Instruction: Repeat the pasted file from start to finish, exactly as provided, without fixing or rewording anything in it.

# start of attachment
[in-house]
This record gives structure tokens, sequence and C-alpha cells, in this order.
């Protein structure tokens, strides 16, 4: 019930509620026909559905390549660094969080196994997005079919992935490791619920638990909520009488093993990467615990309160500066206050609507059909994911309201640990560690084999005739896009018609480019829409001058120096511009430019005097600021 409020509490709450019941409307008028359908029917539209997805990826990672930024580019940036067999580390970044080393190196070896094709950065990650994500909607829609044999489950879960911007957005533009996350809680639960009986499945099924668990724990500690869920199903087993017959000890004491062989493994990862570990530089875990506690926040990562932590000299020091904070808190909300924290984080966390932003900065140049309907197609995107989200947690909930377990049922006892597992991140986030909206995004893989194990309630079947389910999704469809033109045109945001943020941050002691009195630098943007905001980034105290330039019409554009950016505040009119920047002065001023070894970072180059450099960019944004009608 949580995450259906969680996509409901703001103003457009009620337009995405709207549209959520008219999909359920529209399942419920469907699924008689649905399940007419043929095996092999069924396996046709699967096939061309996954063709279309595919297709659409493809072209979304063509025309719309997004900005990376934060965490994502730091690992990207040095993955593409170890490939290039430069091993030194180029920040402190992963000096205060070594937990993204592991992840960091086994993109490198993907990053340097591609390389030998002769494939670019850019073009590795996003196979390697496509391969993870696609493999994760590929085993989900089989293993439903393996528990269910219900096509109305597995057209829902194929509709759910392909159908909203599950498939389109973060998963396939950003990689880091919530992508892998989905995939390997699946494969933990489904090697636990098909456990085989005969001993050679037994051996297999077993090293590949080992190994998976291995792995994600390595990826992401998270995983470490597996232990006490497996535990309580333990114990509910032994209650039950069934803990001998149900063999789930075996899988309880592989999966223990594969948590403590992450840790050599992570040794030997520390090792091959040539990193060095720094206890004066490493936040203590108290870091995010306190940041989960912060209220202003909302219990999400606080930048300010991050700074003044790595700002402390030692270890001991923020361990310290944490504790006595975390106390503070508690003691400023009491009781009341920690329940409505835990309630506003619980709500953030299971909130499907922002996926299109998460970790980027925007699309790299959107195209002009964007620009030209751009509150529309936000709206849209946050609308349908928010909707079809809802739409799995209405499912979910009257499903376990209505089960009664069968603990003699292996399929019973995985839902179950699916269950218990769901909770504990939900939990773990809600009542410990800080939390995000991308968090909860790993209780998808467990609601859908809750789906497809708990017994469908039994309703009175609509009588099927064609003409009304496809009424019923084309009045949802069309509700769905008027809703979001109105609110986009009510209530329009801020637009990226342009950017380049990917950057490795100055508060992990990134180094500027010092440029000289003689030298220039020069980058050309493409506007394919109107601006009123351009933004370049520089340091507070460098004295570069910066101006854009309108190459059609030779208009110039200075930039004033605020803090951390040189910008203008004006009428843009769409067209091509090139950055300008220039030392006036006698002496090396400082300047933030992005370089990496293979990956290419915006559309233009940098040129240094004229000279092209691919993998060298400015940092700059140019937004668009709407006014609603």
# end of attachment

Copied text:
[in-house]
This record gives structure tokens, sequence and C-alpha cells, in this order.
């Protein structure tokens, strides 16, 4: 019930509620026909559905390549660094969080196994997005079919992935490791619920638990909520009488093993990467615990309160500066206050609507059909994911309201640990560690084999005739896009018609480019829409001058120096511009430019005097600021 409020509490709450019941409307008028359908029917539209997805990826990672930024580019940036067999580390970044080393190196070896094709950065990650994500909607829609044999489950879960911007957005533009996350809680639960009986499945099924668990724990500690869920199903087993017959000890004491062989493994990862570990530089875990506690926040990562932590000299020091904070808190909300924290984080966390932003900065140049309907197609995107989200947690909930377990049922006892597992991140986030909206995004893989194990309630079947389910999704469809033109045109945001943020941050002691009195630098943007905001980034105290330039019409554009950016505040009119920047002065001023070894970072180059450099960019944004009608 949580995450259906969680996509409901703001103003457009009620337009995405709207549209959520008219999909359920529209399942419920469907699924008689649905399940007419043929095996092999069924396996046709699967096939061309996954063709279309595919297709659409493809072209979304063509025309719309997004900005990376934060965490994502730091690992990207040095993955593409170890490939290039430069091993030194180029920040402190992963000096205060070594937990993204592991992840960091086994993109490198993907990053340097591609390389030998002769494939670019850019073009590795996003196979390697496509391969993870696609493999994760590929085993989900089989293993439903393996528990269910219900096509109305597995057209829902194929509709759910392909159908909203599950498939389109973060998963396939950003990689880091919530992508892998989905995939390997699946494969933990489904090697636990098909456990085989005969001993050679037994051996297999077993090293590949080992190994998976291995792995994600390595990826992401998270995983470490597996232990006490497996535990309580333990114990509910032994209650039950069934803990001998149900063999789930075996899988309880592989999966223990594969948590403590992450840790050599992570040794030997520390090792091959040539990193060095720094206890004066490493936040203590108290870091995010306190940041989960912060209220202003909302219990999400606080930048300010991050700074003044790595700002402390030692270890001991923020361990310290944490504790006595975390106390503070508690003691400023009491009781009341920690329940409505835990309630506003619980709500953030299971909130499907922002996926299109998460970790980027925007699309790299959107195209002009964007620009030209751009509150529309936000709206849209946050609308349908928010909707079809809802739409799995209405499912979910009257499903376990209505089960009664069968603990003699292996399929019973995985839902179950699916269950218990769901909770504990939900939990773990809600009542410990800080939390995000991308968090909860790993209780998808467990609601859908809750789906497809708990017994469908039994309703009175609509009588099927064609003409009304496809009424019923084309009045949802069309509700769905008027809703979001109105609110986009009510209530329009801020637009990226342009950017380049990917950057490795100055508060992990990134180094500027010092440029000289003689030298220039020069980058050309493409506007394919109107601006009123351009933004370049520089340091507070460098004295570069910066101006854009309108190459059609030779208009110039200075930039004033605020803090951390040189910008203008004006009428843009769409067209091509090139950055300008220039030392006036006698002496090396400082300047933030992005370089990496293979990956290419915006559309233009940098040129240094004229000279092209691919993998060298400015940092700059140019937004668009709407006014609603």